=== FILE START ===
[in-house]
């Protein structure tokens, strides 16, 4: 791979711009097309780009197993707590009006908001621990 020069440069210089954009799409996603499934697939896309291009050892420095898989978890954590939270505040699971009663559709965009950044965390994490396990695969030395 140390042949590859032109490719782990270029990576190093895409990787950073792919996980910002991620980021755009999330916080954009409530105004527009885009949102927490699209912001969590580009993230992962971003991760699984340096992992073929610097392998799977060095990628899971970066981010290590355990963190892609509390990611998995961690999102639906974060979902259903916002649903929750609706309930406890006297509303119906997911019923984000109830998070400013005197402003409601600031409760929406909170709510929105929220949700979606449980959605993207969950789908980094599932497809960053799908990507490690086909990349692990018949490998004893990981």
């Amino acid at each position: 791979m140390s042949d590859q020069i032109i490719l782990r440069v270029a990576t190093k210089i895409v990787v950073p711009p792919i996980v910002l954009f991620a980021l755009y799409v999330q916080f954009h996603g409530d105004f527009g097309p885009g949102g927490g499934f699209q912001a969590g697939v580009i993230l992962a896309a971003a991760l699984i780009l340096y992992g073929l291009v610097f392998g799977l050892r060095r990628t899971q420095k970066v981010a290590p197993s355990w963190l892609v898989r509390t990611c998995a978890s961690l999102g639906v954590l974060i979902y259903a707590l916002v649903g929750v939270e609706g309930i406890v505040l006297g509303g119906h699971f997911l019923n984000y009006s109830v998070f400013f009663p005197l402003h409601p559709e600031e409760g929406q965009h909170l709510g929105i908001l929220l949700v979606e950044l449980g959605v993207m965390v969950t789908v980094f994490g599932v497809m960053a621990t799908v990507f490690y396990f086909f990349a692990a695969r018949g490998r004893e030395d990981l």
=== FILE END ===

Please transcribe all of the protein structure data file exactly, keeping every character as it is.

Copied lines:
[in-house]
């Protein structure tokens, strides 16, 4: 791979711009097309780009197993707590009006908001621990 020069440069210089954009799409996603499934697939896309291009050892420095898989978890954590939270505040699971009663559709965009950044965390994490396990695969030395 140390042949590859032109490719782990270029990576190093895409990787950073792919996980910002991620980021755009999330916080954009409530105004527009885009949102927490699209912001969590580009993230992962971003991760699984340096992992073929610097392998799977060095990628899971970066981010290590355990963190892609509390990611998995961690999102639906974060979902259903916002649903929750609706309930406890006297509303119906997911019923984000109830998070400013005197402003409601600031409760929406909170709510929105929220949700979606449980959605993207969950789908980094599932497809960053799908990507490690086909990349692990018949490998004893990981």
């Amino acid at each position: 791979m140390s042949d590859q020069i032109i490719l782990r440069v270029a990576t190093k210089i895409v990787v950073p711009p792919i996980v910002l954009f991620a980021l755009y799409v999330q916080f954009h996603g409530d105004f527009g097309p885009g949102g927490g499934f699209q912001a969590g697939v580009i993230l992962a896309a971003a991760l699984i780009l340096y992992g073929l291009v610097f392998g799977l050892r060095r990628t899971q420095k970066v981010a290590p197993s355990w963190l892609v898989r509390t990611c998995a978890s961690l999102g639906v954590l974060i979902y259903a707590l916002v649903g929750v939270e609706g309930i406890v505040l006297g509303g119906h699971f997911l019923n984000y009006s109830v998070f400013f009663p005197l402003h409601p559709e600031e409760g929406q965009h909170l709510g929105i908001l929220l949700v979606e950044l449980g959605v993207m965390v969950t789908v980094f994490g599932v497809m960053a621990t799908v990507f490690y396990f086909f990349a692990a695969r018949g490998r004893e030395d990981l």